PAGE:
Jolt the Brain, Then Listen Closely

A new device records the brain’s quiet response to noisy electrical stimulation

2 min read
A person wears a black cap with electrodes to measure the effects of electrical stimulation on the brain
Photo: Dawn Harmer/SLAC National Accelerator Laboratory

If an electric current passes through the brain, does anyone hear it?

Earlier this year, researchers in the United Kingdom showed that stimulating the brain with mild direct currents helped people stop stuttering. Neurostimulation has also shown promise for treating conditions such as migraines, depression, and the physical effects of stroke.

Yet even the small electrical currents sent through the brain in such experiments—say a couple milliamps of either direct or alternating current—are roughly one million times as strong as the brain’s neural response, which is around 10 microvolts. Which means measuring brain activity during neurostimulation is like trying to record the sound of a mouse squeaking as a lawn mower passes by.

To avoid that noise, scientists wait seconds or minutes after delivering a stimulus for its signal to dissipate, then measure brain activity via EEG. So the actual stimulation occurs blindly, without knowledge of how the brain is immediately responding to it.

Now, a new device under development by Stanford University and the Department of Energy’s SLAC National Accelerator Laboratory could allow researchers to simultaneously deliver electrical pulses and listen to the brain’s quiet response.

“This gives us a chance in real time to see what the brain is doing,” says SLAC senior scientist Christopher Kenney. “To have some quantitative, real-time feedback is really critical to the field.”

The project is a unique collaboration between Stanford psychologist and professor Anthony Norcia, who is interested in using neurostimulation to treat vision disorders, and a pair of SLAC particle physicists: Kenney and Martin Breidenbach, a professor of particle physics and astrophysics.

Norcia wanted to know if it was possible to quickly record the brain’s response after visual stimulation without huge artifacts. Kenney and Breidenbach said sure, they’d try it, and the team built a proof-of-concept device out of commercial, off-the-shelf parts.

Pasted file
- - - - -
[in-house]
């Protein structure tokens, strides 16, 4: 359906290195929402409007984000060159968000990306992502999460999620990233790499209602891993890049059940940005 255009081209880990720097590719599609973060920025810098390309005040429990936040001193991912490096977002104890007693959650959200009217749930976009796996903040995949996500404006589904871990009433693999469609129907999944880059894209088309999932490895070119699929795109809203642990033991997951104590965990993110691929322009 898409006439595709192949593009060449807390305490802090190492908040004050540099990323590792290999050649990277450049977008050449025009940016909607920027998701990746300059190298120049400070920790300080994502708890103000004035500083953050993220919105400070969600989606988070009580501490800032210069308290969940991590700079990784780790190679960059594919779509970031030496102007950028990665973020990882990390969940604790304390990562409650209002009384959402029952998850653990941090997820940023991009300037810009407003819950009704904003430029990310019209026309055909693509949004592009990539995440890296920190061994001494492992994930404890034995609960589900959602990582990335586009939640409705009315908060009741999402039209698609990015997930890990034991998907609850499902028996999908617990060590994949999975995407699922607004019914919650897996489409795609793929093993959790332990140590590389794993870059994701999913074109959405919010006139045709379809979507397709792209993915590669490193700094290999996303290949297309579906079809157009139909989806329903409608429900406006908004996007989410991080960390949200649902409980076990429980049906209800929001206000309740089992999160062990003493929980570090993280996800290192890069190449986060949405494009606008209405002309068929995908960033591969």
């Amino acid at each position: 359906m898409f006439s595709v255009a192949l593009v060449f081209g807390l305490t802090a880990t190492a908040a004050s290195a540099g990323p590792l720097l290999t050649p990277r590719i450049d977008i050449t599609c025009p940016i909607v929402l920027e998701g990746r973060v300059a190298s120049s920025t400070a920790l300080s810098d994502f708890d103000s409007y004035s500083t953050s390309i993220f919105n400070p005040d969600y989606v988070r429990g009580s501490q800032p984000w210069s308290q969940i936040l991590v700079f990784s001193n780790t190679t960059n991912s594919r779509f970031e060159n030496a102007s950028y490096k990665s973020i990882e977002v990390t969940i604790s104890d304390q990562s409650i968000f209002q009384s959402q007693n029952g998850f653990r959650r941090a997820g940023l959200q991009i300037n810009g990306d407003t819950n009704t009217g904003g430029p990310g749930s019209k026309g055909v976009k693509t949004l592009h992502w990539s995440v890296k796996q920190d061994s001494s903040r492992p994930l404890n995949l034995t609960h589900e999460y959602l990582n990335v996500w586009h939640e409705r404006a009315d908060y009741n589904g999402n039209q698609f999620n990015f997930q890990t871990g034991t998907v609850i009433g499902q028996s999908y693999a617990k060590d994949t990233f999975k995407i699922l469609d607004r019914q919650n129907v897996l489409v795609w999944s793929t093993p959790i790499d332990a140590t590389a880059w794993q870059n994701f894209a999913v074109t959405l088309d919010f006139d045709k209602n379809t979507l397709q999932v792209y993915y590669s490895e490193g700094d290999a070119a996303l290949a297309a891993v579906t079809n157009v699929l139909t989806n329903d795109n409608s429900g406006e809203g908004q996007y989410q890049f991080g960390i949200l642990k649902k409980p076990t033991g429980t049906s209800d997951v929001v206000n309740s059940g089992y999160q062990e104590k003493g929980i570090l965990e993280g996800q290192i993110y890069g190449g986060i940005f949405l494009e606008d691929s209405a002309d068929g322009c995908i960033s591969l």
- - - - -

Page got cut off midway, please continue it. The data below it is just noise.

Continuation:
That first “simple demonstration circuit,” says Breidenbach, showed that it is possible to use the same electrodes that deliver an electric current during neurostimulation to also pick up the weaker signals from inside the head. So far, the prototype has been tested on two people (one of whom was Breidenbach).

Now they are developing Version 2.0, which will be made up of 10 or 11 electrodes, engineered for alternating current stimulation, that are slightly larger than standard EEG electrodes and will include eight recording channels (the first version had only one). The electrodes are contained in a cap placed over the subject’s head, and the whole thing is connected to a battery and small circuit board in a computer via an optical cable.

“This one should be useful for a lot of genuine work,” says Breidenbach.

Still, he notes, the cap devices are hopefully just an intermediate step. In the long term, the group would like to engineer the whole device onto a custom integrated circuit that could be implanted into the skull.

“Then, folks could be able to walk around with a device that, in principle, can record what’s going on and tailor stimulation” to treat or prevent illness, such as epilepsy or depression, adds Breidenbach.

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This CAD Program Can Design New Organisms

Genetic engineers have a powerful new tool to write and edit DNA code

11 min read
A photo showing machinery in a lab

Foundries such as the Edinburgh Genome Foundry assemble fragments of synthetic DNA and send them to labs for testing in cells.

Edinburgh Genome Foundry, University of Edinburgh

In the next decade, medical science may finally advance cures for some of the most complex diseases that plague humanity. Many diseases are caused by mutations in the human genome, which can either be inherited from our parents (such as in cystic fibrosis), or acquired during life, such as most types of cancer. For some of these conditions, medical researchers have identified the exact mutations that lead to disease; but in many more, they're still seeking answers. And without understanding the cause of a problem, it's pretty tough to find a cure.

We believe that a key enabling technology in this quest is a computer-aided design (CAD) program for genome editing, which our organization is launching this week at the Genome Project-write (GP-write) conference.

With this CAD program, medical researchers will be able to quickly design hundreds of different genomes with any combination of mutations and send the genetic code to a company that manufactures strings of DNA. Those fragments of synthesized DNA can then be sent to a foundry for assembly, and finally to a lab where the designed genomes can be tested in cells. Based on how the cells grow, researchers can use the CAD program to iterate with a new batch of redesigned genomes, sharing data for collaborative efforts. Enabling fast redesign of thousands of variants can only be achieved through automation; at that scale, researchers just might identify the combinations of mutations that are causing genetic diseases. This is the first critical R&D step toward finding cures.

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